A committee appointed by District Grand Lodge No. 2 recommended referring the matter of support for a Jewish hospital in Denver to the national B'nai B'rith. In 1898, District Grand Lodge No. 2 recommended that local B'nai B'rith lodges in its district voluntarily support the Jewish Hospital Association of Colorado, and they did.
We tax our members for the support of Orphan asylums, for Homes and Libraries, why cannot we tax them to a limited extent for the support of an institution which, by the work that it is destined to do, must necessarily become national? Our brethren in Colorado have assumed this burden, and in my opinion they should not be allowed to carry it alone and unassisted."
The Colorado Medical Journal for October, 1897, reported this:
"A movement is on foot for the re-opening of the Francis (sic) Jacobs' Hospital on the Montclair Line. It is being instigated by the Jewish Woman's Club, of Denver, which is well known for its ability to perfect plans for any charitable undertaking. It is their intention to have it opened as a charitable hospital for consumptives."
The National Jewish Hospital for Consumptives
Beginning on Sunday, December 10, 1899, the 60-bed National Jewish Hospital for Consumptives — Denver's first tuberculosis treatment center — was dedicated during three days of ceremonies at East Colfax Avenue and Colorado Boulevard. Colorado Governor Charles S. Thomas, Denver Mayor Henry V. Johnson — who paid tribute to the late Frances Wisebart Jacobs — and clergy from various denominations attended the ceremonies.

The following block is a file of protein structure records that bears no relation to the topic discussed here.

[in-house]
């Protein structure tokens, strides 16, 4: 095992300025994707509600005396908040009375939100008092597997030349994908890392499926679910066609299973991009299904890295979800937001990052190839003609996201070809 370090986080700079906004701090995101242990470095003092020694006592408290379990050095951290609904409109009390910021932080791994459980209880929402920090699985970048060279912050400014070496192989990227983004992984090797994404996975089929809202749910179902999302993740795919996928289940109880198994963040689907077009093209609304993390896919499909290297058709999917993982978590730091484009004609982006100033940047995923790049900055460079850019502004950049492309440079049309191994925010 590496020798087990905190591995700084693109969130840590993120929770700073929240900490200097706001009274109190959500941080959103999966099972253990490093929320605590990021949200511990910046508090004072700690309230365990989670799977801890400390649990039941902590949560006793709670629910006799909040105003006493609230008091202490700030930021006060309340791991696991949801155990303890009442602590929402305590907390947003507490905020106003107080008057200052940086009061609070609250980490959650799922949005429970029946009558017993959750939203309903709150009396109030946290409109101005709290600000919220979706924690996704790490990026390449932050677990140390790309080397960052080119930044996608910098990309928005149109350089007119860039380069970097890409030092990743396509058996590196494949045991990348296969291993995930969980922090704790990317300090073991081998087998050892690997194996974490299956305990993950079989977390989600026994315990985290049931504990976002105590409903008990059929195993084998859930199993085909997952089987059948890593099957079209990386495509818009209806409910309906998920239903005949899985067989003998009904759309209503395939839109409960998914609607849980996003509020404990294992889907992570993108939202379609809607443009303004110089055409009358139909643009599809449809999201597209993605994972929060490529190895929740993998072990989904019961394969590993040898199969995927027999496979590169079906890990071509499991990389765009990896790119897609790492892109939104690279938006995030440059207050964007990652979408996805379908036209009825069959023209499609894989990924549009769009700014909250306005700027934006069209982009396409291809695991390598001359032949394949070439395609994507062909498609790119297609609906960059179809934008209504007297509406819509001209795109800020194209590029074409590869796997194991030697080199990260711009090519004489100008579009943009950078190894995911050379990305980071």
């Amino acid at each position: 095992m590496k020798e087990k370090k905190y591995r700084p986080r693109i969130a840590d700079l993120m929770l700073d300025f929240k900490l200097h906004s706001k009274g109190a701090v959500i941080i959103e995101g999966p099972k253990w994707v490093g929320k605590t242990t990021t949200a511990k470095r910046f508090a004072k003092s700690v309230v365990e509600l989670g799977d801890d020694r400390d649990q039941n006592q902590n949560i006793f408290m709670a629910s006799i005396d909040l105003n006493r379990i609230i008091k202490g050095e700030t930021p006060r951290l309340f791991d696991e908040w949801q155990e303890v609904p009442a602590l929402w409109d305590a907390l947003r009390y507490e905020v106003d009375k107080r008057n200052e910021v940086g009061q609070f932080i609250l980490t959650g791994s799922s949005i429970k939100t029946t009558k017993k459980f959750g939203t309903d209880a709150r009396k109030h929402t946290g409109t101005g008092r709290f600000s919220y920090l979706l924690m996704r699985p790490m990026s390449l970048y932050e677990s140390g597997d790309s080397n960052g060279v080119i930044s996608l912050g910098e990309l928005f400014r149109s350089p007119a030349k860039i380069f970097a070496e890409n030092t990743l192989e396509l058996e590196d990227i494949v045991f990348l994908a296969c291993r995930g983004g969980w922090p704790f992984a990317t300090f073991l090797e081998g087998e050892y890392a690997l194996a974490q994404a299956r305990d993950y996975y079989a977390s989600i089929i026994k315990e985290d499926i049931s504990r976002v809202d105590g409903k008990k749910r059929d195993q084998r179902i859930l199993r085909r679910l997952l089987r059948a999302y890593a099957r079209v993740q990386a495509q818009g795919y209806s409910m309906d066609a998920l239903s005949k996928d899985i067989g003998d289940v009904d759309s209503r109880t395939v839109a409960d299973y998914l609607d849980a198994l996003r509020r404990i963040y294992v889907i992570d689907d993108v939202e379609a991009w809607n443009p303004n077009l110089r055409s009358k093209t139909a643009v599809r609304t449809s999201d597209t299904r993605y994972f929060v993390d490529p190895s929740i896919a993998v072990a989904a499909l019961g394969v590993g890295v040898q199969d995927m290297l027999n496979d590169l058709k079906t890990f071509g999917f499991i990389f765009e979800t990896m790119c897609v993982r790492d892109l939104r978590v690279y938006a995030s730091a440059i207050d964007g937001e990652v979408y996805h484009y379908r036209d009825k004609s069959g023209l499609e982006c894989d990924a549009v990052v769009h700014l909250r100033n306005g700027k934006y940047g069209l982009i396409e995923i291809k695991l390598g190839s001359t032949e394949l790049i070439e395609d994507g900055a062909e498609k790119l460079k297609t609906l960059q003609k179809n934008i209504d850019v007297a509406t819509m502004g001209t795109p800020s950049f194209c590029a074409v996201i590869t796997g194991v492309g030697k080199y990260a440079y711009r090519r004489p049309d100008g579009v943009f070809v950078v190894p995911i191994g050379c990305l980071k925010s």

During the dedication ceremonies, Samuel Grabfelder of Louisville, Kentucky — the president of the National Jewish Hospital for Consumptives board from 1899 until his death in April 1920 — said that
"Jews and Gentiles have alike been faithful in the work of ameliorating the conditions of humanity. Without arrogance, however, I may be allowed to say that nowhere else is there a sanatorium devoted exclusively to the treatment of pulmonary diseases for the purpose of administering alone to those who are unable by reason of poverty, to purchase treatment of relief. . . .
This philosophy was reiterated in 1904: the National Jewish Hospital for Consumptives "was erected and is maintained for the poor, irrespective of their creed, for those only, of whatever nationality or faith, who have not the means to procure in other institutions the care and treatment their condition requires."
"Our facilities and services will be given only to the poor who are unable to purchase relief. The well to do find no difficulty in securing the best skill and most lavish surroundings, but the poor are unable to do so, and to them we say 'Enter and ye shall be welcome'" (emphasis added).